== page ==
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Laparoscopic vs Conventional Autopsy: A Promising Perspective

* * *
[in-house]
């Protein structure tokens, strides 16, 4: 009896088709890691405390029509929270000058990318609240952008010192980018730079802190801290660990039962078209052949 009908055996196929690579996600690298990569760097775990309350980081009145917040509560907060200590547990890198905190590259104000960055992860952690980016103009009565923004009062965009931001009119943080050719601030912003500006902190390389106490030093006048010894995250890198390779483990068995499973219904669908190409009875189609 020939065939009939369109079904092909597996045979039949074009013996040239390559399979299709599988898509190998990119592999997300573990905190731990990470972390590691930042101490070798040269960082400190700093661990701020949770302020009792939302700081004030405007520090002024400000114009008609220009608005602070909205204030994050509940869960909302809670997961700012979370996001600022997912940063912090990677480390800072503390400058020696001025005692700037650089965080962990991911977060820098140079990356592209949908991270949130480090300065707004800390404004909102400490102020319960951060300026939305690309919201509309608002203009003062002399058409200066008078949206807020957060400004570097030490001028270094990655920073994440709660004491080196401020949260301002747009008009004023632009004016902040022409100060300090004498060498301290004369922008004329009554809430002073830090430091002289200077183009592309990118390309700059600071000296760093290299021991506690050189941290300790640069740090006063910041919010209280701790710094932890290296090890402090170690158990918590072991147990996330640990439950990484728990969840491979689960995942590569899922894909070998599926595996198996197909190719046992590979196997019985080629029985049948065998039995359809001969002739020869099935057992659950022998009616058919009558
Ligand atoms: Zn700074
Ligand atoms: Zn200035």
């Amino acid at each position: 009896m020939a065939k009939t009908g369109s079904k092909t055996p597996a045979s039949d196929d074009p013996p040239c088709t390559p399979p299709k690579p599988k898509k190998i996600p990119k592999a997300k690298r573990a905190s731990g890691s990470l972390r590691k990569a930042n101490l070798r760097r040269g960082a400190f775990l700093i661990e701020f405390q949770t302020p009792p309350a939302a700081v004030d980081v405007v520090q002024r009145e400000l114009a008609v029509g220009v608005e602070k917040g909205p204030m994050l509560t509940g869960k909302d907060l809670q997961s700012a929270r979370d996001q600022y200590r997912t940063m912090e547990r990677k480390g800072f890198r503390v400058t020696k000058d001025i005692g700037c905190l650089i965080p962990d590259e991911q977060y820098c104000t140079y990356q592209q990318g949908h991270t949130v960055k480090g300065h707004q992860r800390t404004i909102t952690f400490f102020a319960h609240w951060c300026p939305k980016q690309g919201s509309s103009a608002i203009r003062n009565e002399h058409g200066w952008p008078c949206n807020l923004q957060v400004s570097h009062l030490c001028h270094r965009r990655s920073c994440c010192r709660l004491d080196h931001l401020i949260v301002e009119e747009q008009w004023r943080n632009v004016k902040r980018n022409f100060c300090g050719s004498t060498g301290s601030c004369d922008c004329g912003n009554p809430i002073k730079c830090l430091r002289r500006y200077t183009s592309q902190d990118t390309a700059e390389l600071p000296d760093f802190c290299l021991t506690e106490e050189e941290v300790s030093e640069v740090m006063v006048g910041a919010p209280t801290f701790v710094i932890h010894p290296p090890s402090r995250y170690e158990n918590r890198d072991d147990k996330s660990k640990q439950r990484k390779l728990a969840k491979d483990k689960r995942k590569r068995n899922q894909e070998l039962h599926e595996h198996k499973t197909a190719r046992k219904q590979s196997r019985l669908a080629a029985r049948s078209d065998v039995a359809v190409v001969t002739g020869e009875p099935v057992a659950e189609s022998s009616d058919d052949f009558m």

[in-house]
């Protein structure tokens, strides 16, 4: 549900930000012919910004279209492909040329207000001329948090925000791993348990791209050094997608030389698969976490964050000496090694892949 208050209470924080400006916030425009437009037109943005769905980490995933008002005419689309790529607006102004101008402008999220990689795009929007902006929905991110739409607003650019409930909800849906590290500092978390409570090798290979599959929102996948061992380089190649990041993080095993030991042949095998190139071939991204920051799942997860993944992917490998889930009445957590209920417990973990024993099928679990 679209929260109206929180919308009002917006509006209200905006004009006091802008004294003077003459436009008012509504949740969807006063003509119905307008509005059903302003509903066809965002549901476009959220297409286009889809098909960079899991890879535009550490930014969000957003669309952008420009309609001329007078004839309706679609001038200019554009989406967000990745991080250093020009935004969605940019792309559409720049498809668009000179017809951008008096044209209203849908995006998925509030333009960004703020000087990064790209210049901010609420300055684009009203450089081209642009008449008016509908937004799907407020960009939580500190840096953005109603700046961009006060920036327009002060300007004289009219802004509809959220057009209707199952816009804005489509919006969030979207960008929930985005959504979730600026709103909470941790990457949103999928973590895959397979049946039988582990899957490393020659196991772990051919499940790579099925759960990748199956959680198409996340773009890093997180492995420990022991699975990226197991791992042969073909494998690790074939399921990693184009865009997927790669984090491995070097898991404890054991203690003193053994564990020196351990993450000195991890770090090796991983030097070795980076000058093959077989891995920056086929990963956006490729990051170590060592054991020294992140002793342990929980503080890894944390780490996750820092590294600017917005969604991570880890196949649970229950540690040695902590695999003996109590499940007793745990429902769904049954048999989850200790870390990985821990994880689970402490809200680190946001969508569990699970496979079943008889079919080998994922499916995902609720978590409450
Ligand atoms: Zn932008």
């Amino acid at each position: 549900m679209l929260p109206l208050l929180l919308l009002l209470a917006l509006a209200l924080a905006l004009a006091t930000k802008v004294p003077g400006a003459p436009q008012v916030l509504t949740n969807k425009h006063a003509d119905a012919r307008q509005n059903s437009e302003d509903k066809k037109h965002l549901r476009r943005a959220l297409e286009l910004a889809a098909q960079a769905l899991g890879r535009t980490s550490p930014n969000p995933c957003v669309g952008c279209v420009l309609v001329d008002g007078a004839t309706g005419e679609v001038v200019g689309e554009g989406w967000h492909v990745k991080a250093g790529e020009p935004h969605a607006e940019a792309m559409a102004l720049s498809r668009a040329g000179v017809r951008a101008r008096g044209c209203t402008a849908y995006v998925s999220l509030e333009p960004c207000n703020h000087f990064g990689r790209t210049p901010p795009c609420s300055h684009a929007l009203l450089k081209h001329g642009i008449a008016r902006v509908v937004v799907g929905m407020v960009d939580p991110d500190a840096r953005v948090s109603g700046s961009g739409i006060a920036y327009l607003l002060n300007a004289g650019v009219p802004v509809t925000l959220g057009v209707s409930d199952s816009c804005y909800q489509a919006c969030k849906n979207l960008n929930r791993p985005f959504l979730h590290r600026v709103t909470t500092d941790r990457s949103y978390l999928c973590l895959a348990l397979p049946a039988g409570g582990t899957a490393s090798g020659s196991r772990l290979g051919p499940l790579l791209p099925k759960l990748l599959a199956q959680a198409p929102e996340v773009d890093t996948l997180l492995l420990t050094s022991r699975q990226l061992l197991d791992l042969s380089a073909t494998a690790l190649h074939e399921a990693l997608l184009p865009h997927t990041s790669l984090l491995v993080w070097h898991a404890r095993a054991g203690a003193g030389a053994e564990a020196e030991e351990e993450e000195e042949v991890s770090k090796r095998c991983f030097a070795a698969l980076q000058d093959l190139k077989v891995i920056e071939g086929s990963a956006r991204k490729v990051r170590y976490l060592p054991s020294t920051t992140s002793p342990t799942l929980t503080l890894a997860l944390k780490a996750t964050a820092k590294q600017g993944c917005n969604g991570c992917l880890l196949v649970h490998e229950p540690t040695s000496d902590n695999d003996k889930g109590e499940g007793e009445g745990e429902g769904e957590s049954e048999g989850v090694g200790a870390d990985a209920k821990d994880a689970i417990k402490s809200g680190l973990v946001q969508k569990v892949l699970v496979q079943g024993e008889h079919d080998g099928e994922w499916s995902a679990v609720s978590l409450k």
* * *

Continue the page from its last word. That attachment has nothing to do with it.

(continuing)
Laparoscopic vs Conventional Autopsy: A Promising Perspective Abstract Objective: To analyze the sensitivity and specificity of laparoscopic autopsy when compared with the ulterior performance of conventional postmortem examination. Design: Consecutive sampling, case-series study. Setting: A general community referral medical center and the local institute of forensic medicine. Participants: A consecutive sample of 25 fresh cadavers (<24 hours old) of victims of vehicle accidents, gunshot wounds, and in-hospital deaths. Interventions: After insufflation with carbon dioxide, laparoscopy of the abdominal cavity and inspection of the retroperitoneal area was accomplished. Following, a conventional postmortem examination was performed and the findings of both procedures were recorded, compared, and analyzed. Main Outcome Measures: Prior to the beginning of the study, it was hypothesized that laparoscopic autopsy would reach an overall sensitivity and specificity of at least 85% and enable accurate inspection of the abdominal cavity and retroperitoneum in the search for the trauma-related cause of death in trauma victims or the cause of death for in-hospital patients. Results: There was a 100% correlation of both procedures in all accidental cases. The sensitivity of laparoscopic autopsy was 93% for intra-abdominal lesions, with an overall sensitivity of 91%. For the retroperitoneal area, the sensitivity was 58%. The sensitivity for the retroperitoneum dropped, owing to an intrarenal tumor and an extraperitoneal rectal tear in the small sample of inhospital deaths. The specificity of laparoscopic autopsy reached 94%. Conclusions: Laparoscopic autopsy is accurate and easy to perform. It is highly sensitive for intra-abdominal abnormalities, especially in trauma victims. Laparoscopic autopsy is minimally invasive and not disfiguring, rendering it easier to accept among mourning families. It should be strongly considered when consent for a conventional autopsy is lacking.(Arch Surg. 1995;130:407-409) References 1. Sosa JL, Sims D, Martin L, Zeppa R. Laparoscopic evaluation of tangential abdominal gunshot wound . Arch Surg . 1992;127:109-110.Crossref 2. Falcone RE, Barnes FE, Hoogeboom JE. Blunt diaphragmatic rupture diagnosed by laparoscopy: report of a case . J Laparoendosc Surg . 1991;1:299-302.Crossref 3. Berci G, Dunkelman D, Michel SL, Sanders G, Wahlstom E, Morgernstern L. Emergency minilaparoscopy in abdominal trauma . Am J Surg . 1983;146:261-265.Crossref 4. Sackier J. Diagnostic laparoscopy in nonmalignant disease . Surg Clin North Am . 1992;72:1033-1043. 5. Braasch JW. Laparoscopic cholecystectomy and other procedures . Arch Surg . 1992:127:887.Crossref 6. Goldsmith MF. Future surgery: minimal invasion . JAMA . 1990:264:2723.Crossref 7. Leape LL, Ramenofsky ML. Laparoscopy for questionable appendicitis: can it reduce the negative appendectomy rate? Ann Surg . 1980;191:410-413.Crossref 8. Deutsch AA, Zelikovsky A, Reiss R. Laparoscopy in the prevention of unnecessary appendectomies: a prospective study . Br J Surg . 1982;69:336-337.Crossref 9. Paterson-Brown S, Eckersley JR, Sim AJ, Dudley HA. Laparoscopy as an adjunct to decision making in the 'acute abdomen.' Br J Surg . 1986;73:1022-1024.Crossref 10. Reiertsen O, Rosseland AR, Hoivik B, Solheim K. Laparoscopy in patients admitted for acute abdominal pain . Acta Chir Scand . 1985;151:521-524. 11. Sugarbaker PH, Sanders JH, Bloom BS, Wilson RE. Preoperative laparoscopy in diagnosis of acute abdominal pain . Lancet . 1975;1:442-445.Crossref 12. Salky B. Diagnostic laparoscopy . Surg Laparosc Endosc . 1993;3:132-134. 13. Nagy AG, James D. Diagnostic laparoscopy . Am J Surg . 1989;157:490-493.Crossref http://www.deepdyve.com/assets/images/DeepDyve-Logo-lg.png Archives of Surgery American Medical Association